Journal Article

The political economy of price and status formation in the Bordeaux <i>en primeur</i> market: the role of wine critics as rating agencies

Colin Hay

in Socio-Economic Review

Published on behalf of Society for the Advancement of Socio-Economics

Volume 8, issue 4, pages 685-707
Published in print October 2010 | ISSN: 1475-1461
Published online May 2010 | e-ISSN: 1475-147X | DOI: http://dx.doi.org/10.1093/ser/mwq007
The political economy of price and status formation in the Bordeaux en primeur market: the role of wine critics as rating agencies

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Political economists and economic sociologists remain thoroughly divided on the anticipated impact of the globalization of markets on their institutional form and character. In this paper, I extend and update earlier work on the en primeur market for Bordeaux wines, examining empirically the impact of the demonstrable globalization of the process of price formation on the institutional character of this most densely institutionalized of markets. I associate the process of globalization in this market with the influence of international wine critics, assessing the extent to which they might be seen to act in effect as agents of standardization in a market whose prices are more conventionally seen to be driven by the status and hierarchy bound up with long-standing systems of classification. I compare and contrast the 2005 en primeur campaign which took place in the midst of a global consumer boom which had seen so-called investment grade wines command unprecedented prices in international markets with the 2008 campaign which took place in a context of global recession, examining the role played by American wine critic Robert Parker in the process of price formation in each campaign. I show that Parker's impact has not waned, that he can be shown to exert a strong influence on both intra-vintage and inter-vintage reputational factors and that his role is analogous to that of a credit-rating agency in a more conventional futures market. Yet, I also show that the ‘Parker effect’ reinforces and works with the official classification schema, not against them. Parker, I show, has become part of the institutional embedding of this market—arguably as key to the process of both price and status formation today as the 1855 classification itself.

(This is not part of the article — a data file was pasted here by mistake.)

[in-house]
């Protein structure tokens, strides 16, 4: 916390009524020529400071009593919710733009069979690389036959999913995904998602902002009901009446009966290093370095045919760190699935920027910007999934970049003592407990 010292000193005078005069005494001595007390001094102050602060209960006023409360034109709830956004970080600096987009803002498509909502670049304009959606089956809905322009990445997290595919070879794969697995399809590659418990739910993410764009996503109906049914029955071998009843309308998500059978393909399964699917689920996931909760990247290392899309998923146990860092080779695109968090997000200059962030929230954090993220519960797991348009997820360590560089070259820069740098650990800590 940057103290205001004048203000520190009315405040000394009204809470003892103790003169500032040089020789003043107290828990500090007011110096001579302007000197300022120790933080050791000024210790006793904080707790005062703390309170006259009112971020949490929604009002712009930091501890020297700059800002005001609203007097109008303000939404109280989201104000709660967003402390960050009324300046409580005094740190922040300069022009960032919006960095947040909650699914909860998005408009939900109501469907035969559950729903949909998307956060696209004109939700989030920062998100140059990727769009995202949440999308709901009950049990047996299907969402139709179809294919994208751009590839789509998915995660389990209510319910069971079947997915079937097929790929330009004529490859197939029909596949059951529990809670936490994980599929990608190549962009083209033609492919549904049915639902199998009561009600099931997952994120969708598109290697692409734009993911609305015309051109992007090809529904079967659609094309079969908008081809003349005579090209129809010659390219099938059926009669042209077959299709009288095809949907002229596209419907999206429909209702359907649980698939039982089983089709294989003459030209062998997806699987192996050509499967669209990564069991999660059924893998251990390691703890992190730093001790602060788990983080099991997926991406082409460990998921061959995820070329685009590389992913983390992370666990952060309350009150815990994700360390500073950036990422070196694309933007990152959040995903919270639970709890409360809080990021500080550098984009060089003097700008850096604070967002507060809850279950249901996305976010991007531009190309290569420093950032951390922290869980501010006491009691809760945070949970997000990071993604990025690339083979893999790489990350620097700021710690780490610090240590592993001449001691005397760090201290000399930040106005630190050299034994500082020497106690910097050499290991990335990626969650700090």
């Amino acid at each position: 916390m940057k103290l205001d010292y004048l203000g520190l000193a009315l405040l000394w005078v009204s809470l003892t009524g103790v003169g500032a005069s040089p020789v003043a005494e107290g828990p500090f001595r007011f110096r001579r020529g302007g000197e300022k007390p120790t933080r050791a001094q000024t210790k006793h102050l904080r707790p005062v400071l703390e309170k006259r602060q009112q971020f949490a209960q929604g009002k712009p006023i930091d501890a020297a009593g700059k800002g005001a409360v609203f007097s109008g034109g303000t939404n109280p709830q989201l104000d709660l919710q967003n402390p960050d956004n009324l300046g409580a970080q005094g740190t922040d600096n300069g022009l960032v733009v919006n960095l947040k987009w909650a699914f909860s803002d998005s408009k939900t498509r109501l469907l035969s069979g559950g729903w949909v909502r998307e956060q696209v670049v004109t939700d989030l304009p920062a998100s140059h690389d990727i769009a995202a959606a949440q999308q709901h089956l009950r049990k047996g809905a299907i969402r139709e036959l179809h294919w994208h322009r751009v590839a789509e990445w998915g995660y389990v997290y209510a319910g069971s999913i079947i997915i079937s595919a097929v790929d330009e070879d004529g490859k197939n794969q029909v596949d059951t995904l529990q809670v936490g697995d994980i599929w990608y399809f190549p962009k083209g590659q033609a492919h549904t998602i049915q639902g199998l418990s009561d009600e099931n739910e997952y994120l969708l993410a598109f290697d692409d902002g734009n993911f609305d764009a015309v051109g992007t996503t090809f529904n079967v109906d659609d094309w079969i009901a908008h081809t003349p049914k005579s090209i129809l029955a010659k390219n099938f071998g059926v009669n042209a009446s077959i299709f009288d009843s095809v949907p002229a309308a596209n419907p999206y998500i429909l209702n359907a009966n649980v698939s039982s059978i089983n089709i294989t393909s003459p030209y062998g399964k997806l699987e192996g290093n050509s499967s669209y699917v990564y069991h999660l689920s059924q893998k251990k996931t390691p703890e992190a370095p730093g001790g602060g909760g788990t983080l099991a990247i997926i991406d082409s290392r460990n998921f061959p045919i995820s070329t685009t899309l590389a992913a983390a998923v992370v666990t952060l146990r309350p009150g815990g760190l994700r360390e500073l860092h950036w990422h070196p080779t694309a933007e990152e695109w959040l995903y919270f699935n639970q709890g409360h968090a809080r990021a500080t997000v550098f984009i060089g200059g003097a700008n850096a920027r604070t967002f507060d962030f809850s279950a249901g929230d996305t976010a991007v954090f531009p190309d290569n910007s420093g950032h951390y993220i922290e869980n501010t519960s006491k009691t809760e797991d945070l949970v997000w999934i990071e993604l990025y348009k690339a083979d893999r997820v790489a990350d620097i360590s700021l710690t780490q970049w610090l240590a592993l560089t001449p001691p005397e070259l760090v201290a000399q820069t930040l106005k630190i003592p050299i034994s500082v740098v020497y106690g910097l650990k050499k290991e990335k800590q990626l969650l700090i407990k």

Keywords: markets; globalization; embeddedness; institutions; reputation; D49 market structure and pricing: other; B52 current heterodox approaches: institutional, evolutionary

Journal Article.  8964 words.  Illustrated.

Subjects: Moral Philosophy ; Corporate Social Responsibility ; Welfare Economics ; Political Economy ; Economic Sociology

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